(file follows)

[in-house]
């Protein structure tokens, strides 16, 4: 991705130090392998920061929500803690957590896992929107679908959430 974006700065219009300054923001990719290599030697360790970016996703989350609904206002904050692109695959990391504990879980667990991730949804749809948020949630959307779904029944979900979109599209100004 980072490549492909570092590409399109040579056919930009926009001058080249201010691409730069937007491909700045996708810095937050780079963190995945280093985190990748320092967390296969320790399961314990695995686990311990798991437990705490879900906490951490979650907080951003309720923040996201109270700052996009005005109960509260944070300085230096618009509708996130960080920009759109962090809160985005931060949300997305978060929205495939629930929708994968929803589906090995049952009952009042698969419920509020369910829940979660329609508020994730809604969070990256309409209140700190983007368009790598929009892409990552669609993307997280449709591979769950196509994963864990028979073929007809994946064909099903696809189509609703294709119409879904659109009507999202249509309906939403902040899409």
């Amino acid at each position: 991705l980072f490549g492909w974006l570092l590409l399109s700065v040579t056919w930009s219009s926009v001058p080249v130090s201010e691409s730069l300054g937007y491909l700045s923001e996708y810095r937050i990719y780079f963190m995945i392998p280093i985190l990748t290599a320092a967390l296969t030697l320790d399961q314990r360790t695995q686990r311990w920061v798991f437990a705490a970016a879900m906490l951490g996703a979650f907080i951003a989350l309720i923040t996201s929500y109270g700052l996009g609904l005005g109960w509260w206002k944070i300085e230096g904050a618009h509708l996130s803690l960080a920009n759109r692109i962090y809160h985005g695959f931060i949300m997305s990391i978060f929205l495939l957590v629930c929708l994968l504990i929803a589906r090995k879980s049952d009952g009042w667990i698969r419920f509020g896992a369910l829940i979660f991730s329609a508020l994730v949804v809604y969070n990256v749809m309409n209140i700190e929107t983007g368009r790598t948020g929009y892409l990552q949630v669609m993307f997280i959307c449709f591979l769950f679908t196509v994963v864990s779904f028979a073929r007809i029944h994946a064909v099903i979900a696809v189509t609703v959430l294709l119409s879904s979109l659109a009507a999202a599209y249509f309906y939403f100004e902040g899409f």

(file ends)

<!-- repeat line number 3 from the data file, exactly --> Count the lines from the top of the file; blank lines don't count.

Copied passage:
């Amino acid at each position: 991705l980072f490549g492909w974006l570092l590409l399109s700065v040579t056919w930009s219009s926009v001058p080249v130090s201010e691409s730069l300054g937007y491909l700045s923001e996708y810095r937050i990719y780079f963190m995945i392998p280093i985190l990748t290599a320092a967390l296969t030697l320790d399961q314990r360790t695995q686990r311990w920061v798991f437990a705490a970016a879900m906490l951490g996703a979650f907080i951003a989350l309720i923040t996201s929500y109270g700052l996009g609904l005005g109960w509260w206002k944070i300085e230096g904050a618009h509708l996130s803690l960080a920009n759109r692109i962090y809160h985005g695959f931060i949300m997305s990391i978060f929205l495939l957590v629930c929708l994968l504990i929803a589906r090995k879980s049952d009952g009042w667990i698969r419920f509020g896992a369910l829940i979660f991730s329609a508020l994730v949804v809604y969070n990256v749809m309409n209140i700190e929107t983007g368009r790598t948020g929009y892409l990552q949630v669609m993307f997280i959307c449709f591979l769950f679908t196509v994963v864990s779904f028979a073929r007809i029944h994946a064909v099903i979900a696809v189509t609703v959430l294709l119409s879904s979109l659109a009507a999202a599209y249509f309906y939403f100004e902040g899409f």